How can you be most helpful to him?

The person may not have a good grasp of this variable at the start, but there may be some directional ideas he can share that will be useful.

Conclusion

Learning these things about the other person will enhance the relationship in many ways. First, you will not be making false assumptions about the individual. Second, you can relate to his personal traits as you brainstorm what actions might be helpful next. Third, it will be easier to show empathy for the person when times or topics get tough.

You can often find out about these and many other personal traits in just a couple hours of chatting. You may also want to let him know these things about you, since a good mentoring relationship is bilateral.

 

Bob Whipple, MBA, CPTD, is a consultant, trainer, speaker, and author in the areas of leadership and trust.  He is the author of: The Trust Factor: Advanced Leadership for Professionals, Understanding E-Body Language: Building Trust Online, Leading with Trust is Like Sailing Downwind, and Trust in Transition: Navigating Organizational Change.  Bob has many years as a senior executive with a Fortune 500 Company and with non-profit organizations. 


Mastering Mentoring 1 A New Series

July 10, 2021

I have been writing a series called “Leadership Barometer” for the past couple years. Thus far there are 100 articles in the series.  At this point I am not tapped out, so  that series will continue, but there is a subset topic that deserves a new series of its own. The topic is mentoring: specifically mentoring for leaders.

My observation has been that there are many candidates to become great leaders, but the world still suffers from a shortage of great leaders. The problem is not having enough candidates but having adequate teachers. When teaching skills such as leadership, we usually refer to the activity as “mentoring.”

The reason so few high caliber leaders take the time to mentor other leaders is that they are so consumed with being successful themselves; there is very little time to mentor others.  I consider that mindset as a big mistake. Unfortunately, the problem is very common.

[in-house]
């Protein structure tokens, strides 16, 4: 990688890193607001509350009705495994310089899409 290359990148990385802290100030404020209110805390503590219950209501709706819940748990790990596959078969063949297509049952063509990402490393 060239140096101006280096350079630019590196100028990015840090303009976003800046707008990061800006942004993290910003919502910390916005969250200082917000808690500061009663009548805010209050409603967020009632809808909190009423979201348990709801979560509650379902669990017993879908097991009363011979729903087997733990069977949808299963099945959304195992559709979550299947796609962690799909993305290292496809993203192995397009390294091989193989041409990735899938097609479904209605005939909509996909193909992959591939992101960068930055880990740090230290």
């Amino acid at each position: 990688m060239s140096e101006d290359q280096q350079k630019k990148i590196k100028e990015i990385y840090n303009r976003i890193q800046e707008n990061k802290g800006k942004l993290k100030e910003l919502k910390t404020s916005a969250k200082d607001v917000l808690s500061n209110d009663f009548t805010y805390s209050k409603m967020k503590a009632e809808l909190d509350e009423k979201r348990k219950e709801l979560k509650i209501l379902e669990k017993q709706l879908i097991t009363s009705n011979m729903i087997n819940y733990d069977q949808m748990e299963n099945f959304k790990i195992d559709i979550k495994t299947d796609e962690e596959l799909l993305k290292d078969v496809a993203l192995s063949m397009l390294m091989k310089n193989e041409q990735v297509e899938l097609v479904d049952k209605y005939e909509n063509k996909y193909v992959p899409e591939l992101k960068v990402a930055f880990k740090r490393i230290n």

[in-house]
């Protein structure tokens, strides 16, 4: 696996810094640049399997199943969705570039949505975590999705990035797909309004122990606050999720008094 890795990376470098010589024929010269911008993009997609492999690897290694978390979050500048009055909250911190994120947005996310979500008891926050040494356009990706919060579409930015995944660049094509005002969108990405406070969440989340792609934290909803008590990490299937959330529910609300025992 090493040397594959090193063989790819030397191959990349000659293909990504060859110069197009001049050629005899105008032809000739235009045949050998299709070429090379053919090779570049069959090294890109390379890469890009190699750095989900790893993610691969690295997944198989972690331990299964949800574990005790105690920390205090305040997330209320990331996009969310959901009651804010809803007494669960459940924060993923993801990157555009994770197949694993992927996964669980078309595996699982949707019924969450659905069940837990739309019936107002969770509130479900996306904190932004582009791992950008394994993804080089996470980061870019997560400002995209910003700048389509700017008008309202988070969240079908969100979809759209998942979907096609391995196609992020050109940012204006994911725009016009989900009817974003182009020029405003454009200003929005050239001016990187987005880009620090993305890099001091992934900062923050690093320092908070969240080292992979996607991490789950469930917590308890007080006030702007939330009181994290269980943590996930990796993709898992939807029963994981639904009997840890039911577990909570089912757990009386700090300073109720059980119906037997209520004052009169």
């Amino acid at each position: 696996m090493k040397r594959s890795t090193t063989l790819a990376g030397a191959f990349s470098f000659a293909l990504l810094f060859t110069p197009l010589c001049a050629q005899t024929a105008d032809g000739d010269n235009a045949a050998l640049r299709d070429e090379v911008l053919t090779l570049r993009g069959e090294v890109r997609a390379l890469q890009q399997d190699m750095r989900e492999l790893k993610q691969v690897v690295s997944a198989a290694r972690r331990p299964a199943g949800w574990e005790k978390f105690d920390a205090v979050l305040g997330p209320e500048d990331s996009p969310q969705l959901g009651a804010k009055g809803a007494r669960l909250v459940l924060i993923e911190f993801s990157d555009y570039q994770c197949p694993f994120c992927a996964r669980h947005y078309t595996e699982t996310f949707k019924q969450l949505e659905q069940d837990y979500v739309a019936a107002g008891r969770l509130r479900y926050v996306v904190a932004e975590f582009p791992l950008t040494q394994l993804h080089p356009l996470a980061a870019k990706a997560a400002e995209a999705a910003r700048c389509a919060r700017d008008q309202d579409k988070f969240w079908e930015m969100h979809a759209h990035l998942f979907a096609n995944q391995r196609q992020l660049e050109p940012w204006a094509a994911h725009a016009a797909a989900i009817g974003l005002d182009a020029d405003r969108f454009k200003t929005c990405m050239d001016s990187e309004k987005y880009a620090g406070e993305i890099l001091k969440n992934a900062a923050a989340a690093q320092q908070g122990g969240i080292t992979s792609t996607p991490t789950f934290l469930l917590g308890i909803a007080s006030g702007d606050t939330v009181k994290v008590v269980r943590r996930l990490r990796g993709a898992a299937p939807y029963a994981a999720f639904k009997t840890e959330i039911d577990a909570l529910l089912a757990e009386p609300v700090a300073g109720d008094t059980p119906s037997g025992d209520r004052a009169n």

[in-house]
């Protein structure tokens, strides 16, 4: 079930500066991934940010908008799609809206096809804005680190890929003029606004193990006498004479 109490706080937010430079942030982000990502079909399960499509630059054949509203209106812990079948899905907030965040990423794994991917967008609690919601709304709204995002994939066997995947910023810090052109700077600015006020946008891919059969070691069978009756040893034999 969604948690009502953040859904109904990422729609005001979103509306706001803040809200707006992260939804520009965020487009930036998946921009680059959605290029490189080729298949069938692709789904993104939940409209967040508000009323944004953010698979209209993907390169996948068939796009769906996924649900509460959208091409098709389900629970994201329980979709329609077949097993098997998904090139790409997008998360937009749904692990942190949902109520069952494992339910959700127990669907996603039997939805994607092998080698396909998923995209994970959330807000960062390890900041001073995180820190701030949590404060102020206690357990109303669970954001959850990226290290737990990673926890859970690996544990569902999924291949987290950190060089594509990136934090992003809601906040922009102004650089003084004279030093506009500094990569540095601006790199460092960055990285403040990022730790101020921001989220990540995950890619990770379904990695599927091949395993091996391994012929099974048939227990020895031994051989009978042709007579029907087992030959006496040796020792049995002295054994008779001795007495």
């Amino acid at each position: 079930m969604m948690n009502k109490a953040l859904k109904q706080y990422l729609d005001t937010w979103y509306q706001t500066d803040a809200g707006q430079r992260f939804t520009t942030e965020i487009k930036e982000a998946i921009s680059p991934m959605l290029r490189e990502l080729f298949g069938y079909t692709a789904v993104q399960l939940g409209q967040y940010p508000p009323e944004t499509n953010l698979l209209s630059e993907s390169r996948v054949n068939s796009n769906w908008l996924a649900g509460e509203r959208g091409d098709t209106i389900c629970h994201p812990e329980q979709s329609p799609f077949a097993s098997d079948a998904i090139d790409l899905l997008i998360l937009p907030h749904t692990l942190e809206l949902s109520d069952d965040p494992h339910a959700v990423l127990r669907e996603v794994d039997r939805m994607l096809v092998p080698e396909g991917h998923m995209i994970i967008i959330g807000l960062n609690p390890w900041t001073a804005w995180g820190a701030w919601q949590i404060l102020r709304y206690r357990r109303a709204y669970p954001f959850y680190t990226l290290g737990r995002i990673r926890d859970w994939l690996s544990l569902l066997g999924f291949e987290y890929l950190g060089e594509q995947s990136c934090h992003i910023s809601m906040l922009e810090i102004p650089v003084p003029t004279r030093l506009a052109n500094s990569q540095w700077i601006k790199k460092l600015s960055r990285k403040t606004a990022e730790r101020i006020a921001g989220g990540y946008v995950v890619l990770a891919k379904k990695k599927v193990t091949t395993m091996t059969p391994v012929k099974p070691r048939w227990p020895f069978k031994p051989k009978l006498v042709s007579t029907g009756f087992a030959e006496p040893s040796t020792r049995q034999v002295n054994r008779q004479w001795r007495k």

For this series, I will use my experience to recall many techniques that I have found helpful when mentoring would-be leaders.  I will also share some caveats or things that do not seem to work very well.  Each article will focus on just one facet of mentoring.

One negative practice has sunk many a well-intended mentoring effort. If we start to think of a mentoring effort as a “program,” we start off on the wrong foot.  Often groups will do a kind of “matching” effort in order to pair people who should work well together.

The more senior person (called the mentor) is introduced to a protege, with whom he or she will work in the future. This mechanical pairing of people has a low batting average in terms of a solid long term mentoring relationship. The reason is simple; to achieve a sustainable effort both parties must benefit by the relationship.

The way to avoid this common trap is to not think of mentoring as a program. Instead, encourage individuals to seek out a person who would resonate with them personally and who is willing to provide access. Don’t over administer the relationship with fixed meeting schedules or forms to fill out.  Let the relationship progress at a rate and with such tools as the two people invent themselves.

This “ownership” by both parties is a critical first step.  Each party will be interested in making the relationship work and be willing to invest time and effort into a process that they mutually own.

In my own case, I was blessed with a very strong mentoring relationship with a senior leader.  We did not call it “mentoring,” we just had a very close relationship where we both got large advantages out of spending time together. There was no paperwork or fixed schedules to adhere to, rather the interfaces occurred naturally as the opportunities for coaching became evident.

Communication was almost daily, and it was mostly done through the mode that was most comfortable for the mentor. In this case voice mail was used extensively to coach each other. I, the protege, gained insights and techniques in the form of ideas or suggestions. My mentor gained by my sharing my observations of how my mentor was engaging the entire population. So, we were kind of coaching each other along on a daily basis for more than 25 years.

The first piece of advice in this series is to encourage the organic formation of mentoring relationships and do not over-administer the effort as a “program.”  You will be much more successful in the end.

 

Bob Whipple, MBA, CPTD, is a consultant, trainer, speaker, and author in the areas of leadership and trust.  He is the author of: The Trust Factor: Advanced Leadership for Professionals, Understanding E-Body Language: Building Trust Online, Leading with Trust is Like Sailing Downwind, and Trust in Transition: Navigating Organizational Change.  Bob has many years as a senior executive with a Fortune 500 Company and with non-profit organizations.